League legacies: The Brooklyn Cyclones players who have made history in the major leagues

brandon nimmo Mets Cyclones
A whopping 99 players from the Brooklyn Cyclones have made it to the major league since 2001.
AP Photo/John Bazemore

New York City’s history is filled with high-powered baseball stars: Babe Ruth, Derek Jeter, Tom Seaver, David Wright, and many more.

But where do all those stars get their start? For most, it’s the minor leagues, and for some, it’s right here in Brooklyn, with the Brooklyn Cyclones

cyclones at maimonides park
Nearly 100 Cyclones players have gone on to careers in the major league. File photo by Paul Frangipane

The Cyclones, the High-A affiliate of the New York Mets, arrived in Coney Island in 2001, filling a baseball-related void that had existed in the borough since the Dodgers moved to Los Angeles in 1958. 

In the 23 years since then, a whopping 100 members of the Cyclones have gone to the major leagues — the most recent, Michel Otañez, just made his debut with the Oakland A’s on June 10. 

“Not only are we affiliated with one of the biggest franchises in baseball, not too many minor-league teams are playing in quite an environment like Brooklyn in New York City,” said Justin Rocke, play-by-play commentator for the Cyclones. “They’re getting sort of a taste of what it’s like to be in the big leagues … before they even get there.”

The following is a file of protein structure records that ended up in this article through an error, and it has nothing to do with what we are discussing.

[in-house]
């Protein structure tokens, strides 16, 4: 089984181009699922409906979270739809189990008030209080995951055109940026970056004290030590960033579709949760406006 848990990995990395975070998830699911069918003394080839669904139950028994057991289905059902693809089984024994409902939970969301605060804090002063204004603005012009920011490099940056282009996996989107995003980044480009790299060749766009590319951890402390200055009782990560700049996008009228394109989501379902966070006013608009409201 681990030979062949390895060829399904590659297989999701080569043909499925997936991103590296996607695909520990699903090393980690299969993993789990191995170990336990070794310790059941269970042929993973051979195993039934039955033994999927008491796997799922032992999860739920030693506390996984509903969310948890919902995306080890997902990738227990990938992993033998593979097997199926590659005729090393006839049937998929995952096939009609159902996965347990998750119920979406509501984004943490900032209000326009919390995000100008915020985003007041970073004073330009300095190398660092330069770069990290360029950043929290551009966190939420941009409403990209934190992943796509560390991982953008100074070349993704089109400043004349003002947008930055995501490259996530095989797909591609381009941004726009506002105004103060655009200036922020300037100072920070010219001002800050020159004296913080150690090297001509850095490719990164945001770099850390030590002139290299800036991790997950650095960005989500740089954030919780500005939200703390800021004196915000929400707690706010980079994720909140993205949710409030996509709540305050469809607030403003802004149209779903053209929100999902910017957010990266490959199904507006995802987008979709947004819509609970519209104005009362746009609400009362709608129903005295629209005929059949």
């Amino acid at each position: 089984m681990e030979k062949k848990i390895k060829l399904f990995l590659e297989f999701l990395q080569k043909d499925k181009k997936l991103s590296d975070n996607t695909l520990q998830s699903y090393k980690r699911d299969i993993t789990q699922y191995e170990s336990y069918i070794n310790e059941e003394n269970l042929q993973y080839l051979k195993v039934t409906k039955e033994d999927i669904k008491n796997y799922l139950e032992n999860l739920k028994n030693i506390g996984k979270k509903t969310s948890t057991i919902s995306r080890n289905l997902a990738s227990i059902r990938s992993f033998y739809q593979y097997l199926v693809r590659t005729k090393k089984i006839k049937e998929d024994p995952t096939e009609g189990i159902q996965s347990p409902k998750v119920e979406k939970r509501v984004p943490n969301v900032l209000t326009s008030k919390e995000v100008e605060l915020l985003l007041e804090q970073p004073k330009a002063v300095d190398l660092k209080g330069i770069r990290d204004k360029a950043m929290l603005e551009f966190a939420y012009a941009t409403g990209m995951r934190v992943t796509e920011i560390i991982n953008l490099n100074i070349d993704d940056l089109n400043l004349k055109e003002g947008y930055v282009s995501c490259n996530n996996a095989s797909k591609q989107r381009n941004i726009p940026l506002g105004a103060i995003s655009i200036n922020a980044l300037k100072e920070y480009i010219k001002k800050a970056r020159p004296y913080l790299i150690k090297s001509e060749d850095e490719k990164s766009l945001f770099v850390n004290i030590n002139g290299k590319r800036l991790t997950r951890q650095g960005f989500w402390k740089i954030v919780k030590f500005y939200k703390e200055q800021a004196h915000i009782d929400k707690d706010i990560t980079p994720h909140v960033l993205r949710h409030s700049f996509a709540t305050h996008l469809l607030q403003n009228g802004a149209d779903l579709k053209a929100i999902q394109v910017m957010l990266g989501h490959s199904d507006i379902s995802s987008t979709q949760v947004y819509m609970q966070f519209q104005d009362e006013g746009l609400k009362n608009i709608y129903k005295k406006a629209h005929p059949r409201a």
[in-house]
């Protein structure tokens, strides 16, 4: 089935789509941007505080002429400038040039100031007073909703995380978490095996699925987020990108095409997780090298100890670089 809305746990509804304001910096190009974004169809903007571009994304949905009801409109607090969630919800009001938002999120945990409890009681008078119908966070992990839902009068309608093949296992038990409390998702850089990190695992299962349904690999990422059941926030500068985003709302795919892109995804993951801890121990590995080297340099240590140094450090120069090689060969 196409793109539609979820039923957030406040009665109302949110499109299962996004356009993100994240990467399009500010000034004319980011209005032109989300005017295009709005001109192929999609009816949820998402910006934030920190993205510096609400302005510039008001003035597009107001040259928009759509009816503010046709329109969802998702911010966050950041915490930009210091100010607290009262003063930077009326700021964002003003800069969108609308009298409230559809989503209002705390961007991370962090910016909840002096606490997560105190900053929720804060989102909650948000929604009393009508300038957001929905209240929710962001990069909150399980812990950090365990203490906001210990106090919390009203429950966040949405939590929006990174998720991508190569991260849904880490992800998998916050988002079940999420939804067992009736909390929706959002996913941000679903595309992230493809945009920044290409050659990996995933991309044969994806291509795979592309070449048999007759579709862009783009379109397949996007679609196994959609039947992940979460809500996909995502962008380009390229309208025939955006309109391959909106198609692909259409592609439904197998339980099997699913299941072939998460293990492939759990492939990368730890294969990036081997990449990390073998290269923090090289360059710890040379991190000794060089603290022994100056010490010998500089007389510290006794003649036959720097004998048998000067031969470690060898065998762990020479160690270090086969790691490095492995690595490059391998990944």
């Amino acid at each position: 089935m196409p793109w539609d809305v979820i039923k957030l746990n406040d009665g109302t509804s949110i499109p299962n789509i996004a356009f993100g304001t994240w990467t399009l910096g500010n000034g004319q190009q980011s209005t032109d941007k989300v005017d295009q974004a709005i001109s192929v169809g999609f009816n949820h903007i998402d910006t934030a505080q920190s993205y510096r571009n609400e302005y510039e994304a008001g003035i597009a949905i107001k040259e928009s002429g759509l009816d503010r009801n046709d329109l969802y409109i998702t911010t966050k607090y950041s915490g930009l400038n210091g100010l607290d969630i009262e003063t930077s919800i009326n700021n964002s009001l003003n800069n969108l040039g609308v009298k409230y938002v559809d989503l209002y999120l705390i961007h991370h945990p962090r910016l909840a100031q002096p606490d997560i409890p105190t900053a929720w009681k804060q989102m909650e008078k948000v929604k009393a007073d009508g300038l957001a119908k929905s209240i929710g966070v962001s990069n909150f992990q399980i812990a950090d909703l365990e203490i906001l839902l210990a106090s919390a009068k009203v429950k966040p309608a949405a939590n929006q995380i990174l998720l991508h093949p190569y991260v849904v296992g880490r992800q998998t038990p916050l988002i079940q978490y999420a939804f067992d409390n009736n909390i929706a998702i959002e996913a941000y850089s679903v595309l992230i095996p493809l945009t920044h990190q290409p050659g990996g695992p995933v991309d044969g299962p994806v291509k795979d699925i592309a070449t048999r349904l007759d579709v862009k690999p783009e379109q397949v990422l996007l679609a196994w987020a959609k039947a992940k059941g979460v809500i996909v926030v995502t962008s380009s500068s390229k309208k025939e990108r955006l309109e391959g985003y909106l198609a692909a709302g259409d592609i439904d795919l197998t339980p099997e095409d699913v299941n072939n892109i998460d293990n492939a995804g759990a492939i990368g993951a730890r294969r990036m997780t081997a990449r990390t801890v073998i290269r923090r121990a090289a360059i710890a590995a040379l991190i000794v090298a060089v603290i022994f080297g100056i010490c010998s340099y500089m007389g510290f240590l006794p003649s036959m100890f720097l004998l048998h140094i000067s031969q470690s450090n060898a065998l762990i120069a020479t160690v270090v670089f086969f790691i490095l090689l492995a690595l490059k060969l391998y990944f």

The early years

The first two Cyclones players who made it to the major leagues, and to the Mets, were infielder Danny Garcia and outfielder Matt Watson, who made their debuts at what was then Shea Stadium just ten days apart in September 2003. 

Dozens of their teammates followed, being signed to teams like the Tampa Bay Rays, the Kansas City Royals, and the Chicago Cubs. 

cyclones field
The Cyclones landed in Coney Island in 2001. File photo by Paul Frangipane

Scott Kazmir

After he was drafted to the Cyclones by the Mets in the first round in 2002, pitcher Scott Kazmir quickly showed he was ready for more and, after just one season, was promoted to the Mets’ AA team, the Binghamton Mets. 

In 2004, Kazmir made his major league debut with the Tampa Bay Rays at just 20 years old. The pitcher was a standout part of the team and holds pitching records to this day — two decades after he started with the team. 

Kazmir went on to play for six other MLB teams — including the Oakland Athletics, the Houston Astros, and — in a full-circle moment from his origins in Brooklyn, the Los Angeles Dodgers. In 2021, the pitcher played on the U.S. baseball team at the summer Olympics in Tokyo, Japan.

Daniel Murphy

daniel murphy
Daniel Murphy helped lead the Mets to the World Series in 2015. Photo courtesy of slgckgc/Wikimedia Commons